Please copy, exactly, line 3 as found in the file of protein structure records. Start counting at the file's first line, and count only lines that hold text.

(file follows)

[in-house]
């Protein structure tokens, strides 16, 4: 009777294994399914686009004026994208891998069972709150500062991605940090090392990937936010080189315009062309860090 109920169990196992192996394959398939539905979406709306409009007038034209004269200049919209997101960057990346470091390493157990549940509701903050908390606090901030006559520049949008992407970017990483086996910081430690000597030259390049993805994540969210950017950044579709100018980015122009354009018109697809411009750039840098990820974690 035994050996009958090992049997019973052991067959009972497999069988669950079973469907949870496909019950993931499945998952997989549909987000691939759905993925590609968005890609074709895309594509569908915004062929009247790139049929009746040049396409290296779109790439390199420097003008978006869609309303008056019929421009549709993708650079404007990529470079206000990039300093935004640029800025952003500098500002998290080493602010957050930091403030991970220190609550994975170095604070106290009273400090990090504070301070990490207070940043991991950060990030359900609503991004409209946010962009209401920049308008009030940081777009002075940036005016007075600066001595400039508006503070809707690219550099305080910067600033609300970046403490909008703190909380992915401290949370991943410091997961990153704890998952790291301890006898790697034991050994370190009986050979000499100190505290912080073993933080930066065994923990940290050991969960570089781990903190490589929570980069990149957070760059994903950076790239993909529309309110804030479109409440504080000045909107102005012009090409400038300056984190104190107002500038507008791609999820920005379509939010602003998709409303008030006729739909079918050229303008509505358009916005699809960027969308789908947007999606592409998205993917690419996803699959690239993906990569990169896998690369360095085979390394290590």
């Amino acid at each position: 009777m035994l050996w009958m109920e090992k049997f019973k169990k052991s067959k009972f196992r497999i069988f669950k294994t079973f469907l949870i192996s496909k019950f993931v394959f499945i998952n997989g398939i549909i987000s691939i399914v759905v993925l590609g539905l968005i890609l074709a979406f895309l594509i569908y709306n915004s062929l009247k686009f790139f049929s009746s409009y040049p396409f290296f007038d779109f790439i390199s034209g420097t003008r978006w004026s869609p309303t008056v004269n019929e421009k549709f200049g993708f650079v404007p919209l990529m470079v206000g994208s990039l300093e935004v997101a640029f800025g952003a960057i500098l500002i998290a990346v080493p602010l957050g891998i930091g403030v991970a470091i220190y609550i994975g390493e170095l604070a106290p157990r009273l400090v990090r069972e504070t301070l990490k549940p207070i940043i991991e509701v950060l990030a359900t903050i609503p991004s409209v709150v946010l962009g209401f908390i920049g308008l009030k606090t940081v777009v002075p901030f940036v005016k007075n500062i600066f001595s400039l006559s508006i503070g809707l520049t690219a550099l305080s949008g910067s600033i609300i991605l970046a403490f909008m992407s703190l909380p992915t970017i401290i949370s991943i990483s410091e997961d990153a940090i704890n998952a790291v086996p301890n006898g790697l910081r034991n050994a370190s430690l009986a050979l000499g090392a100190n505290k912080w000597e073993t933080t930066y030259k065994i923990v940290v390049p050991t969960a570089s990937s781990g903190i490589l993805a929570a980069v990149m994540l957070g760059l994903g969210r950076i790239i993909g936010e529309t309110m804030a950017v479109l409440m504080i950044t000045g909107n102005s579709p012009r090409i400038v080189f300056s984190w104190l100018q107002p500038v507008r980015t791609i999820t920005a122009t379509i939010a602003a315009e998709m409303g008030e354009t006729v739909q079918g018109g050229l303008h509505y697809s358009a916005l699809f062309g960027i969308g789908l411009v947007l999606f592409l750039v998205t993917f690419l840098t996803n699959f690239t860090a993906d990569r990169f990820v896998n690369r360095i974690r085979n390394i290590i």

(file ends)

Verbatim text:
């Amino acid at each position: 009777m035994l050996w009958m109920e090992k049997f019973k169990k052991s067959k009972f196992r497999i069988f669950k294994t079973f469907l949870i192996s496909k019950f993931v394959f499945i998952n997989g398939i549909i987000s691939i399914v759905v993925l590609g539905l968005i890609l074709a979406f895309l594509i569908y709306n915004s062929l009247k686009f790139f049929s009746s409009y040049p396409f290296f007038d779109f790439i390199s034209g420097t003008r978006w004026s869609p309303t008056v004269n019929e421009k549709f200049g993708f650079v404007p919209l990529m470079v206000g994208s990039l300093e935004v997101a640029f800025g952003a960057i500098l500002i998290a990346v080493p602010l957050g891998i930091g403030v991970a470091i220190y609550i994975g390493e170095l604070a106290p157990r009273l400090v990090r069972e504070t301070l990490k549940p207070i940043i991991e509701v950060l990030a359900t903050i609503p991004s409209v709150v946010l962009g209401f908390i920049g308008l009030k606090t940081v777009v002075p901030f940036v005016k007075n500062i600066f001595s400039l006559s508006i503070g809707l520049t690219a550099l305080s949008g910067s600033i609300i991605l970046a403490f909008m992407s703190l909380p992915t970017i401290i949370s991943i990483s410091e997961d990153a940090i704890n998952a790291v086996p301890n006898g790697l910081r034991n050994a370190s430690l009986a050979l000499g090392a100190n505290k912080w000597e073993t933080t930066y030259k065994i923990v940290v390049p050991t969960a570089s990937s781990g903190i490589l993805a929570a980069v990149m994540l957070g760059l994903g969210r950076i790239i993909g936010e529309t309110m804030a950017v479109l409440m504080i950044t000045g909107n102005s579709p012009r090409i400038v080189f300056s984190w104190l100018q107002p500038v507008r980015t791609i999820t920005a122009t379509i939010a602003a315009e998709m409303g008030e354009t006729v739909q079918g018109g050229l303008h509505y697809s358009a916005l699809f062309g960027i969308g789908l411009v947007l999606f592409l750039v998205t993917f690419l840098t996803n699959f690239t860090a993906d990569r990169f990820v896998n690369r360095i974690r085979n390394i290590i």